It seems that the forests of the world have become shorter and younger in the past decades. This actually means that forests are not as good at removing carbon from the atmosphere as before, and also they don’t really make a perfect home for certain species that actually rely on them when it comes to shelter. And that’s just the tip of the iceberg.
The team of researchers has taken a look at more than 160 previous studies. They have also created models that showed how fast it changed between the 1900 and 2015. They have learned some exciting things. In more than 115 years, the world has lost about 14% of its forest because of cutting trees. This includes 30% of the old-growth forests, which are made out of more than 140-year-old trees and which are biodiverse.
The study does not talk about the other environmental stressors on trees, like the increasing carbon dioxide fertilization and carbon emissions, wildfires, and insect infestations. In Europe and North America, where they were able to find data, they found that the tree mortality doubled over time and that most of those were old trees. Their findings also show that the world is losing mostly old trees. But because they did not have enough data, they were not able to find a precise number about how much the forests have shorted.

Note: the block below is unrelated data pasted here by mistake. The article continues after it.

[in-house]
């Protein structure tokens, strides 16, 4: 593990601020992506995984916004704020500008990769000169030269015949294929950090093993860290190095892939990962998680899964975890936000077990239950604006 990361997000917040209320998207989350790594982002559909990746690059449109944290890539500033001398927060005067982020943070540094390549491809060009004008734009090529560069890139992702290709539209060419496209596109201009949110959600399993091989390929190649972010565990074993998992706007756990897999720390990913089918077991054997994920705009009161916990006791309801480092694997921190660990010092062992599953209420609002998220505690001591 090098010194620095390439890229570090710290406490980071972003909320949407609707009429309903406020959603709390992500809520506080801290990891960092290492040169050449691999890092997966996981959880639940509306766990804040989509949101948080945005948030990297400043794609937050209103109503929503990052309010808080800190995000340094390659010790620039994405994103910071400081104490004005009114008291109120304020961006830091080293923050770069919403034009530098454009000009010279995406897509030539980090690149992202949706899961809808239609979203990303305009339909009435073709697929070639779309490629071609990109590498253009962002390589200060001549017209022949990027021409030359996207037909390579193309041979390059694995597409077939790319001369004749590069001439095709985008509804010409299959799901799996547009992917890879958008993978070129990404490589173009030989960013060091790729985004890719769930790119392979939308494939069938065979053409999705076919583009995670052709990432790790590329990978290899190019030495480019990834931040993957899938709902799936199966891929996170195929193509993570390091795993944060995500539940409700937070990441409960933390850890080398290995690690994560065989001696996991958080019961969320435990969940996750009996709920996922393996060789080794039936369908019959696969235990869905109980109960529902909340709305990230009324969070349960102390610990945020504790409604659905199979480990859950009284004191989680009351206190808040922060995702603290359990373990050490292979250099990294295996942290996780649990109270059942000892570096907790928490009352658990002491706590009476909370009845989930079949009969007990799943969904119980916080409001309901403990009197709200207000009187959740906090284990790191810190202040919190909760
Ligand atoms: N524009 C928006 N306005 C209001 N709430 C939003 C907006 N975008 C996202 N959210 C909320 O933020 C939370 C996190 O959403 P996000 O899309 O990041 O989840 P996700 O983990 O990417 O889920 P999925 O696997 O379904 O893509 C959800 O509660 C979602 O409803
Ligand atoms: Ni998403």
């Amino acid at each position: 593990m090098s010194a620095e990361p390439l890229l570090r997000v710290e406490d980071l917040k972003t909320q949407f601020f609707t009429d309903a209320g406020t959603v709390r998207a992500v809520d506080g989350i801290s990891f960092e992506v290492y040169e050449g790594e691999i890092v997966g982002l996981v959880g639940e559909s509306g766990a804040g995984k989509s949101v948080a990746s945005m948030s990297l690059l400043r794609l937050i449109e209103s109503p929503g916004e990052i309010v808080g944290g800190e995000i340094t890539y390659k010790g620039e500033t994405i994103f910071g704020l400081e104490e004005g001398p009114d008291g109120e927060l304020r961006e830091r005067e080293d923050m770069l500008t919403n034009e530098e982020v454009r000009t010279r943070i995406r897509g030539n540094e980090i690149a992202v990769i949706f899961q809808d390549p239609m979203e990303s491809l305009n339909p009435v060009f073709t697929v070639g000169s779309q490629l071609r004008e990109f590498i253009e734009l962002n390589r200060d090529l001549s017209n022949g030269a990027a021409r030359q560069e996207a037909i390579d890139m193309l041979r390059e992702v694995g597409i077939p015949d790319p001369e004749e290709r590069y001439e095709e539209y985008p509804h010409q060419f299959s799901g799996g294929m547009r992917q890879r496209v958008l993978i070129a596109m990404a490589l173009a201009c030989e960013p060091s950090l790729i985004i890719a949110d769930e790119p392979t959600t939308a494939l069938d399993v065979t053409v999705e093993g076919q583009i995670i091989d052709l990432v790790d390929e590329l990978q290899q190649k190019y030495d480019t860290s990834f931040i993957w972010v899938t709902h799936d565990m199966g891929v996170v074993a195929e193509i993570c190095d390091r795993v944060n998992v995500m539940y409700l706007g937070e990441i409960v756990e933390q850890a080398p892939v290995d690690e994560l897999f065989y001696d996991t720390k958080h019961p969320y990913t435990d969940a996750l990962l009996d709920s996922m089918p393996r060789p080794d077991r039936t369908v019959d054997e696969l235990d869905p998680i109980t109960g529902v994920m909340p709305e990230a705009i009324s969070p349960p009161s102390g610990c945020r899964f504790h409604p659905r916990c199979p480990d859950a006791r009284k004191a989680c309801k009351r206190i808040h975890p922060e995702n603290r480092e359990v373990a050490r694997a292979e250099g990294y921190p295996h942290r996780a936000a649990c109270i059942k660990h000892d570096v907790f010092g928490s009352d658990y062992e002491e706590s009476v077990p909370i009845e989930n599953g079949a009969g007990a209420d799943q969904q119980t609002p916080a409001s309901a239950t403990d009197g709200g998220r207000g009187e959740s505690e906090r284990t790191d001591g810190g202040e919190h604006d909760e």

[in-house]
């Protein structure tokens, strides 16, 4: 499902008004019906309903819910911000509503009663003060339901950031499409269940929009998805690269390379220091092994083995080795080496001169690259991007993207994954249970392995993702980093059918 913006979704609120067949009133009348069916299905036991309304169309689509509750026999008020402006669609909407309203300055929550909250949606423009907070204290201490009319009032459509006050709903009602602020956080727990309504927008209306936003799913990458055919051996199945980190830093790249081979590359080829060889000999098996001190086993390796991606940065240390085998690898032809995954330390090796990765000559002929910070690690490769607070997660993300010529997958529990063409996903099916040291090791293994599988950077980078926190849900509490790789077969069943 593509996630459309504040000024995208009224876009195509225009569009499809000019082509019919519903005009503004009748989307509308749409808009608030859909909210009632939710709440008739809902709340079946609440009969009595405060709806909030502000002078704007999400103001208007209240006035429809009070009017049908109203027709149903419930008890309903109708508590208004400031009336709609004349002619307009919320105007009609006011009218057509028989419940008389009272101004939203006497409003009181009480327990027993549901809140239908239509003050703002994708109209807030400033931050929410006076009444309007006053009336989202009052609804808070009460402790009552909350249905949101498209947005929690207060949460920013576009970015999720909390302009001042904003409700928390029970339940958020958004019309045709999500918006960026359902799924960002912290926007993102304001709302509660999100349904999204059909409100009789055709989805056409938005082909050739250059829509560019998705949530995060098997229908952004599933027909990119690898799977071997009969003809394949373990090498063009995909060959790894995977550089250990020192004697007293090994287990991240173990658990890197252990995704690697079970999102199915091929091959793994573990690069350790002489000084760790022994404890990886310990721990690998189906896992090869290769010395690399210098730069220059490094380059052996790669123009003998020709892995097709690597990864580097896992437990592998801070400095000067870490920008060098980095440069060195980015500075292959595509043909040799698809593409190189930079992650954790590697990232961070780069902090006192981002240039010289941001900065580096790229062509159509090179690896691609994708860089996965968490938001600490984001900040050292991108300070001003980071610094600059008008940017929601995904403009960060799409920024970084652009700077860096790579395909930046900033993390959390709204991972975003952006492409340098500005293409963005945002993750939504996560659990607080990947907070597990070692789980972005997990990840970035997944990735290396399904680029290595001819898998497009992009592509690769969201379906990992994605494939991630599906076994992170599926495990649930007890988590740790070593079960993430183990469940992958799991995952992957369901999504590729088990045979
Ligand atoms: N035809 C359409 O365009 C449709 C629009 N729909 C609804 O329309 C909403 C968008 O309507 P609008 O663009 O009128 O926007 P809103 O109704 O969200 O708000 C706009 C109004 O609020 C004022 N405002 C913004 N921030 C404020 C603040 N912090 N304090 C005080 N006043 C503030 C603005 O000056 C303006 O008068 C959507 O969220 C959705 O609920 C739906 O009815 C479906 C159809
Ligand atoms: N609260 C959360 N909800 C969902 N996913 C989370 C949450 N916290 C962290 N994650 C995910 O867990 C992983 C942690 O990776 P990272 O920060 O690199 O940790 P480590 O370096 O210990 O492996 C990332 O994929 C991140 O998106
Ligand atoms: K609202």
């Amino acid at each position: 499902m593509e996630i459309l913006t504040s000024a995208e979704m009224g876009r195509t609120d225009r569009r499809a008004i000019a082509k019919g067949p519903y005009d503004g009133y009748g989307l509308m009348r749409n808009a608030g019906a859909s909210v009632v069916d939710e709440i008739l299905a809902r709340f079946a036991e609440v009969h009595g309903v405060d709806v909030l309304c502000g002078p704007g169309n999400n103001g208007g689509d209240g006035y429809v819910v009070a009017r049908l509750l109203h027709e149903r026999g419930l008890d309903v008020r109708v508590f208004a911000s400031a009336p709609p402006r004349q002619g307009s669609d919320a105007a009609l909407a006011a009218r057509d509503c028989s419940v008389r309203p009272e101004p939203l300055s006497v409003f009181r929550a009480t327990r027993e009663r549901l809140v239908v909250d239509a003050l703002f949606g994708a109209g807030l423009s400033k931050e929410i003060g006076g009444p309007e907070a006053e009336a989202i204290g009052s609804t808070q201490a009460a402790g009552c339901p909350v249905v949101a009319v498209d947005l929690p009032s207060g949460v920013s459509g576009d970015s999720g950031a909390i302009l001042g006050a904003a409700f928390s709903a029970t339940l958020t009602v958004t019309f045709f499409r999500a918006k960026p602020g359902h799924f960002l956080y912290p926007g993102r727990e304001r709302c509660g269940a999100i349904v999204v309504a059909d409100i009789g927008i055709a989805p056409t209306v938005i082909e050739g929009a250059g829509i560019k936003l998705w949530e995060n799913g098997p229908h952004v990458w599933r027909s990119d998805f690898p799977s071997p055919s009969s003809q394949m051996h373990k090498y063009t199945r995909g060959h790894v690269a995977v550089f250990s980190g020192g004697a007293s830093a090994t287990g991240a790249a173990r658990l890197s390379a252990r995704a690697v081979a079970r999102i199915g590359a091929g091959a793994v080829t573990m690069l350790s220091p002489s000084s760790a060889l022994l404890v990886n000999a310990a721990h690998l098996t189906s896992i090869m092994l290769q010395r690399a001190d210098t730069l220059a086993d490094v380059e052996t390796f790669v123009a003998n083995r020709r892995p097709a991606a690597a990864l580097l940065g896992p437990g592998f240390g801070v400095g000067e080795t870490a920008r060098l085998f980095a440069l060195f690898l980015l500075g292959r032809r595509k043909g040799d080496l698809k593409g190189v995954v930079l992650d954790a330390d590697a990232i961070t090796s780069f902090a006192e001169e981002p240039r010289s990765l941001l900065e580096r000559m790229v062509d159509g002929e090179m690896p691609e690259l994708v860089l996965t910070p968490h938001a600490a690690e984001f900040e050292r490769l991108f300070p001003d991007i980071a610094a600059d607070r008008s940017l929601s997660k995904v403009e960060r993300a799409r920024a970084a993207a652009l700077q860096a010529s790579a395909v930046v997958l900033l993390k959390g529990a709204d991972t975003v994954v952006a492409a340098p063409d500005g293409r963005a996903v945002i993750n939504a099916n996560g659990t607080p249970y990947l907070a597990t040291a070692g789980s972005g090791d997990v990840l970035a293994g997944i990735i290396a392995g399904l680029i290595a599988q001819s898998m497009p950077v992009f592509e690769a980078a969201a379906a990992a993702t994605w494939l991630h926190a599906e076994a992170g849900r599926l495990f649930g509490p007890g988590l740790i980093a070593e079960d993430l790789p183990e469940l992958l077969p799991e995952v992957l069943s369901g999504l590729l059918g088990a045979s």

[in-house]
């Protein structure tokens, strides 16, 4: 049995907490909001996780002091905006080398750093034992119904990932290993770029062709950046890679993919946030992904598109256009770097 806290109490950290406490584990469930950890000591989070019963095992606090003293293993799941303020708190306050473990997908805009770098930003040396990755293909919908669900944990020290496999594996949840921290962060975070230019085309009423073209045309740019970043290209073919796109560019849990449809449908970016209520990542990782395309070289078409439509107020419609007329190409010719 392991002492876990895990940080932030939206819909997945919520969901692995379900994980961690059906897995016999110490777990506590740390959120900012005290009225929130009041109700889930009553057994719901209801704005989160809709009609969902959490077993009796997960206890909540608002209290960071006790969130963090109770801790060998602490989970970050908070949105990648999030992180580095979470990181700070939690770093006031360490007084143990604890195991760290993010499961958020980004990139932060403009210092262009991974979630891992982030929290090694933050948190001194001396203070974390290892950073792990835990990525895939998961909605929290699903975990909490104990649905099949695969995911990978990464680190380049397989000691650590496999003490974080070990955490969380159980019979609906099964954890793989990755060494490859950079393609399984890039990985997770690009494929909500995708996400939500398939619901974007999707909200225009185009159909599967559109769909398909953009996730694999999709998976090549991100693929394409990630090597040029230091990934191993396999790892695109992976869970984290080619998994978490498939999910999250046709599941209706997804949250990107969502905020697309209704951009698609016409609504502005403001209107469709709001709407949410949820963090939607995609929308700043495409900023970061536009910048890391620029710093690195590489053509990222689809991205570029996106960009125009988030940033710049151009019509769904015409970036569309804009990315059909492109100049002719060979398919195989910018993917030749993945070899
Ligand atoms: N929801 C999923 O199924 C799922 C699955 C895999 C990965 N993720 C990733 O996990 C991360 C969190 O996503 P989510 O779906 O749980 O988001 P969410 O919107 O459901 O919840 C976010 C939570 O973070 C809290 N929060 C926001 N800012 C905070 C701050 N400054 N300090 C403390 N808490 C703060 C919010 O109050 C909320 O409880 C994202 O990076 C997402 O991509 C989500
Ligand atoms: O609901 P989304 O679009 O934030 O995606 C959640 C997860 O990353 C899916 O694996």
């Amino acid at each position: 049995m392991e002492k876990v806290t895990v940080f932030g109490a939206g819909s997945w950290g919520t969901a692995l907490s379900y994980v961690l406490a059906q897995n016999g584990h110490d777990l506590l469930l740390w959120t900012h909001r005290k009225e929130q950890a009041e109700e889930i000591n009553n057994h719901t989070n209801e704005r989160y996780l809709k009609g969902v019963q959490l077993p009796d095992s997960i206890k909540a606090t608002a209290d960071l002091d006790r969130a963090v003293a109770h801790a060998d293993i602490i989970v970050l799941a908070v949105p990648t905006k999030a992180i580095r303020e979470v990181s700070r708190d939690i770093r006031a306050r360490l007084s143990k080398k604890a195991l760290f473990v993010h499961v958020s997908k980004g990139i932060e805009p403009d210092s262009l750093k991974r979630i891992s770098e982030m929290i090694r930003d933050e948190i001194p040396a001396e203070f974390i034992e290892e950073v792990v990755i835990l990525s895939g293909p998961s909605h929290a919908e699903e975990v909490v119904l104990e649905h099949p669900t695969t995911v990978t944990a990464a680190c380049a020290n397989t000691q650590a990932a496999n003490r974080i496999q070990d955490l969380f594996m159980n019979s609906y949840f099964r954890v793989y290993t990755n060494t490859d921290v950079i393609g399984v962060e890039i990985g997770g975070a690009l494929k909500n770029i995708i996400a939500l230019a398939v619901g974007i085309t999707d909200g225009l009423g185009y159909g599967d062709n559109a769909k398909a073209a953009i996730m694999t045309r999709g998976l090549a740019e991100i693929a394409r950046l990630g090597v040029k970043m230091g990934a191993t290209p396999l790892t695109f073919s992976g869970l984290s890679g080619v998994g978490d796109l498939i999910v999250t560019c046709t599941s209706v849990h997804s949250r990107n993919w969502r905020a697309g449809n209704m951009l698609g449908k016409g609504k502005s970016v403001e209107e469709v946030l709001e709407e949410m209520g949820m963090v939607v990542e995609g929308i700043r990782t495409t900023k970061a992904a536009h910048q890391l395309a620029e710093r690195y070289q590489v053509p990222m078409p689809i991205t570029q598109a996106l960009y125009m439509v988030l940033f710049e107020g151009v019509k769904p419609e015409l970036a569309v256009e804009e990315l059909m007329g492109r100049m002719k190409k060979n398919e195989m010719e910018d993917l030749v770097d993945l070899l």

Other places are also losing trees, but for other different reasons and at other rates. We have seen how wildfires have led to the loss of a lot of flora in Australia and Mongolia. The same goes for California – they also have beetle infestations. The Amazon rainforest is also in danger. But we also have an excellent thing going on: the tree mortality’s in the Pacific Northwest is actually decreasing.